5. Oxidation protective agent: Materials such as hydrocarbon-soluble phenol derivatives, which hinder a rapid aging of the liquid developer by oxidative processes, particularly at higher temperatures. Examples of the best such phenolderivatives are 2,6-di-tertiary butyl-4-methylphenol (available commercially from Shell under the trademark IONOL CP) and 1,3,5-trimethyl-2,4,6-tris-(3,5-di-tertiary butyl-4-hydroxybenzyl)-benzene (available commercially from Shell under the trademarkIONOX 330).
The liquid developer is preferably prepared as follows: A viscous mixture of dye pigment and protective polymer is prepared by grinding the ingredients at least twice in multi-roll mill, such as a three-roll mill, to obtain the desired size rangeof the pigment particles. Conveniently, a dispersion medium may also be added in case the protective polymer is a solid. The mass obtained in this manner is then diluted with dispersion medium while adding charge control agent and oxidation protectiveagent up to the point where the dye pigment content amounts to 10 percent by weight. For attainment of good, complete mixing, this dilution may conveniently be accomplished with continuous agitation in a high frequency disperser. In this resultantconcentrated form, the liquid developer can be stored over an extended time without deterioration. For preparation of the liquid developer ready for use, a certain amount of the concentrate is diluted further to a desired pigment concentration,described subsequently, again under constant stirring.
A detailed formula now follows for a liquid developer having the color yellow, one for the color purple, and lastly one for the color blue-green:
EXAMPLE 1 -- Yellow Liquid developer:
250 g. yellow pigment (Helio fast yellow GRN, Bayer) is ground together two times with 750 g. OPPANOL B3 (BASF) on a three-roll mill to produce 1000 g. of a 25% paste. 100 g. of this 25% paste is agitated well with 25 g. zirconium decanoate(Scado, 12% metal content), 5 g. IONOL CP (Shell) diluted to 250 g. with ISOPAR G (Esso), and agitated for 10 minutes with a high frequency agitator. 50 g. of this 10% concentrate is diluted with the ISOPAR G to 1000 g. and shaken well. In this manner,"ready-to-use" liquid developer results which contains 0.5% pigment, 1.5% OPPANOL B3 (BASF), 0.5% zirconium decanoate (Scado) and 0.1% IONOL CP (Shell).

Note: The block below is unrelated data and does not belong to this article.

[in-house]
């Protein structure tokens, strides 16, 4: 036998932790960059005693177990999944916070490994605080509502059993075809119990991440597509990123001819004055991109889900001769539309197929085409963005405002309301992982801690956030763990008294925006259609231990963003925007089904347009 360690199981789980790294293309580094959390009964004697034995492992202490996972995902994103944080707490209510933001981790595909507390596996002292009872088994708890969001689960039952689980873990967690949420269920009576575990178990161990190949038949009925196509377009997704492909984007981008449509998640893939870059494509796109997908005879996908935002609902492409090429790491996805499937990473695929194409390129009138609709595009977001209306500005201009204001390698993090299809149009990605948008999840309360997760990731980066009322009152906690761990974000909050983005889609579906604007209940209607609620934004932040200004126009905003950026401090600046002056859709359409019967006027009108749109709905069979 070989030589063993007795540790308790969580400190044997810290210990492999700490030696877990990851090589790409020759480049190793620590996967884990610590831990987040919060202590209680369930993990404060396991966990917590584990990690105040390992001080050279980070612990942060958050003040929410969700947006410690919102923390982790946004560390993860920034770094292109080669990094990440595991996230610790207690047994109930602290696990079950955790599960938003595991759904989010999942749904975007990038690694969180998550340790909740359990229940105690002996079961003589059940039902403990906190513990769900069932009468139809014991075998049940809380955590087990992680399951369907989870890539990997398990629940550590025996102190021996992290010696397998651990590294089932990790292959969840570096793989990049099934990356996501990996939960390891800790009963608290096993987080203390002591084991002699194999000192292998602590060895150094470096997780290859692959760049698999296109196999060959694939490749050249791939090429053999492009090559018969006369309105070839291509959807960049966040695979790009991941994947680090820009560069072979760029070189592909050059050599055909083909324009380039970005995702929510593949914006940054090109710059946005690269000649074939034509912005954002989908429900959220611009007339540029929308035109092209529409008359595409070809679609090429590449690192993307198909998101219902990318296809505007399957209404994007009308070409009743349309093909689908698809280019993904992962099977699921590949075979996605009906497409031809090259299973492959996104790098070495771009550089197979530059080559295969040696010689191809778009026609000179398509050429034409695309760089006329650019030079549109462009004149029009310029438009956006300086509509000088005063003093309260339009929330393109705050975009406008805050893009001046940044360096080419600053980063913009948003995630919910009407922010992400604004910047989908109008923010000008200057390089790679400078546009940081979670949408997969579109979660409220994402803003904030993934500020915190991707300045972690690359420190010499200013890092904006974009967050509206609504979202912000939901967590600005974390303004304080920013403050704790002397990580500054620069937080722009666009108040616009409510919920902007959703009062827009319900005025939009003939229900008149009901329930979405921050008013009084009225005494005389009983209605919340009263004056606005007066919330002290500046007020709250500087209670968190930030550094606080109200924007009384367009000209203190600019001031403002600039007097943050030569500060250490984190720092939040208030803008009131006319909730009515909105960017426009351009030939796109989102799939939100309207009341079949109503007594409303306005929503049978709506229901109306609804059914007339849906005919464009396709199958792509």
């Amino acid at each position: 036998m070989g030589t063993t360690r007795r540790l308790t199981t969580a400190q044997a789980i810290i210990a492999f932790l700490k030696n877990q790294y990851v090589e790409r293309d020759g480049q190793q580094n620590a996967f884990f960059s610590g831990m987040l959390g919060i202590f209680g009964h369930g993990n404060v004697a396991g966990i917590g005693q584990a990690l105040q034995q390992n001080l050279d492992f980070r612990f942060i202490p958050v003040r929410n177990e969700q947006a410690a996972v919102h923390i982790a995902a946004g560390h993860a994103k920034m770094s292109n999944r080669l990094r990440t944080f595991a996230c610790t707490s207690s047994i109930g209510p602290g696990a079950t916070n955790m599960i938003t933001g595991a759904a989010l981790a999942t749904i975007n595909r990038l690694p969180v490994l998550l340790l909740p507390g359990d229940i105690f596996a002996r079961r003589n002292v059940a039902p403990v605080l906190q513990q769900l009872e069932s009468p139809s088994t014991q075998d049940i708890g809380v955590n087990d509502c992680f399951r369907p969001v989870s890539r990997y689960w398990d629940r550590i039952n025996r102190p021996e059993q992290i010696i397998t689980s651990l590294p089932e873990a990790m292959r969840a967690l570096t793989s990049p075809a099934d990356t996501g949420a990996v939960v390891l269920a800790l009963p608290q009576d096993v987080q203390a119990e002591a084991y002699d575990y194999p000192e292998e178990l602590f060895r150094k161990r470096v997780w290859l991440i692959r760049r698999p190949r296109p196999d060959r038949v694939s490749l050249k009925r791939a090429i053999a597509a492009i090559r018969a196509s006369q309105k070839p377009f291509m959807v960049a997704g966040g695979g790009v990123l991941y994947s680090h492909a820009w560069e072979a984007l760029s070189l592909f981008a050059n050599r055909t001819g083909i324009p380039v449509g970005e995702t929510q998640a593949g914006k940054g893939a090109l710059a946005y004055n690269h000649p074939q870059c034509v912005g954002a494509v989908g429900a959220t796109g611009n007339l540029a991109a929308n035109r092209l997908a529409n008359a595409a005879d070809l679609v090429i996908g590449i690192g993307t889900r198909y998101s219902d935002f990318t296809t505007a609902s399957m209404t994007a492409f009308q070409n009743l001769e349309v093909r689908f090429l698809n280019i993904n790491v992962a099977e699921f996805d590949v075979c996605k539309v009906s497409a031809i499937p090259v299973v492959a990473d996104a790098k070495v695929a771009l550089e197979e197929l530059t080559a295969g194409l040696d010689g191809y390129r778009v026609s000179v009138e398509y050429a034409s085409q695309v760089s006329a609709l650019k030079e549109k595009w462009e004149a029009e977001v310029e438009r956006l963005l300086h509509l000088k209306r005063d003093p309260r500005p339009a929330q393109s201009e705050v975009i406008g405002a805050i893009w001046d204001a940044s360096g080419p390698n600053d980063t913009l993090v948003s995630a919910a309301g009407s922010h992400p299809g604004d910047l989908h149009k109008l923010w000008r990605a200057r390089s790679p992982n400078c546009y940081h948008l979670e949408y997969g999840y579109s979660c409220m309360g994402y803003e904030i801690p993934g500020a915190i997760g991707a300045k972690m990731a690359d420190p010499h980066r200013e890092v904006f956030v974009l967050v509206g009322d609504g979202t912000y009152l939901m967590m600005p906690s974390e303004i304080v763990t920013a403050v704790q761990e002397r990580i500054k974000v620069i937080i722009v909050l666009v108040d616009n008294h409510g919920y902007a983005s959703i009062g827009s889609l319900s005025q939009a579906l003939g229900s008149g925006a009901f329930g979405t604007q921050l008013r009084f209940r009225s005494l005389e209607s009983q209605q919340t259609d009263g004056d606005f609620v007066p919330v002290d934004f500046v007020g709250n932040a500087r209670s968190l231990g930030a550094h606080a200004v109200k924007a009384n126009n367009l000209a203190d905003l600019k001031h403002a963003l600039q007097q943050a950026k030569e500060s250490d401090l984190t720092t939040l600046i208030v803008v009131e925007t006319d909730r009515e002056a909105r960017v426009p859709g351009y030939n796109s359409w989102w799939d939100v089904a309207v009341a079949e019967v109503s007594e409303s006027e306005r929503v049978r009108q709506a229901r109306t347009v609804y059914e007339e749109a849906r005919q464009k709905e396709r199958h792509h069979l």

EXAMPLE 2 -- Purple Liquid developer:
All operations and weight statements are the same as in the foregoing first example with the exceptions: instead of yellow pigment, a purple pigment (FANALROSA SM 4830, BASF) is used and cobalt decanoate (Scado, 8% metal content) is used insteadof zirconium decanoate. The concentrations of the ingredients of the finished purple liquid developer ready for use thus amount to 0.5% pigment, 1.5% OPPANOL B3 (BASF), 0.5% cobalt decanoate (Scado), and 0.1% IONOL CP (Shell).
EXAMPLE 3 -- Blue-green Liquid developer:
All operations and weight statements are the same as in the first example with the following exceptions: blue-green (cyan) pigment (Helio fast blue GO, Bayer) is used instead of yellow pigment and 5 g. zirconium decanoate (Scado) is used insteadof 25 g. zirconium decanoate. The concentrations of the ingredients of the finished, "ready-to-use" blue-green liquid developer thus amount to 0.5% pigment, 1.5% OPPANOL B3 (BASF), 0.1% zirconium decanoate (SCADO), and 0.1% IONOL CP (Shell).
The above three liquid developers, when used in an apparatus according to the previously-cited U.S. patent, gave rise to the very best copies, these having high contrast, sharp color images with high resolution and color saturation. Nearlyequal results were obtained with the other materials listed when incorporated in liquid developers of the type disclosed and used in the above-mentioned apparatus. Further, while the specific examples given recite particular concentrations, these aremerely the values for the very best results with the materials of these examples; there being a range of values in which the results are substantially identical. As to the remaining materials, in some cases the range depends on the particular ones ofthe materials which are combined. Thus, it has been found experimentally with the materials disclosed herein that copies of excellent quality can be obtained with finished liquid developers where concentration of the individual components range inamount (weight percent except as indicated):
Pigment 0.1 to 5%, preferably 0.3 to 0.8%
Charge control agent 10-4 to 10-1 molar, preferably 10-3 - 10-2 molar
Protective polymer 0.1 to 10%
Oxidation protective agent 0.001 to 1%, preferably 0.1%.
While particular embodiments of the invention have been shown and described, modifications will be evident to those skilled in the art, and it is intended in the claims to cover all such modifications which fall within the spirit and scope of theinvention.